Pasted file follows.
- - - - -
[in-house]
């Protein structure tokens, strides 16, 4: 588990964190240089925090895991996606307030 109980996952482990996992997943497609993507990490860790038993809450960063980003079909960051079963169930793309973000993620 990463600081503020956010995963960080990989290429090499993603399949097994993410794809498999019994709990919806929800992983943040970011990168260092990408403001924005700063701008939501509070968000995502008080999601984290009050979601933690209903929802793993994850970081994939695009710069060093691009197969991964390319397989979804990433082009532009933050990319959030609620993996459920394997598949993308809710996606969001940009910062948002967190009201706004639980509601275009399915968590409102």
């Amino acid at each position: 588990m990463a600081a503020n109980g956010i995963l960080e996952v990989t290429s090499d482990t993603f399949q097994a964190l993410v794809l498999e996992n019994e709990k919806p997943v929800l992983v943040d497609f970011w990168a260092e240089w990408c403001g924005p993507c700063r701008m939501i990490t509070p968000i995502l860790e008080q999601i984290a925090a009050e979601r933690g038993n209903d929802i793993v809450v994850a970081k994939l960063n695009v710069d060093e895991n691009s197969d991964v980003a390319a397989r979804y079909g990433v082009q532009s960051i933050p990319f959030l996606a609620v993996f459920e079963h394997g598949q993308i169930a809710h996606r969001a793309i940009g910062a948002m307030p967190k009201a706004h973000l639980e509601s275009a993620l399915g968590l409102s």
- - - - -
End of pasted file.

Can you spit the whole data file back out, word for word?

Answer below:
[in-house]
């Protein structure tokens, strides 16, 4: 588990964190240089925090895991996606307030 109980996952482990996992997943497609993507990490860790038993809450960063980003079909960051079963169930793309973000993620 990463600081503020956010995963960080990989290429090499993603399949097994993410794809498999019994709990919806929800992983943040970011990168260092990408403001924005700063701008939501509070968000995502008080999601984290009050979601933690209903929802793993994850970081994939695009710069060093691009197969991964390319397989979804990433082009532009933050990319959030609620993996459920394997598949993308809710996606969001940009910062948002967190009201706004639980509601275009399915968590409102």
């Amino acid at each position: 588990m990463a600081a503020n109980g956010i995963l960080e996952v990989t290429s090499d482990t993603f399949q097994a964190l993410v794809l498999e996992n019994e709990k919806p997943v929800l992983v943040d497609f970011w990168a260092e240089w990408c403001g924005p993507c700063r701008m939501i990490t509070p968000i995502l860790e008080q999601i984290a925090a009050e979601r933690g038993n209903d929802i793993v809450v994850a970081k994939l960063n695009v710069d060093e895991n691009s197969d991964v980003a390319a397989r979804y079909g990433v082009q532009s960051i933050p990319f959030l996606a609620v993996f459920e079963h394997g598949q993308i169930a809710h996606r969001a793309i940009g910062a948002m307030p967190k009201a706004h973000l639980e509601s275009a993620l399915g968590l409102s």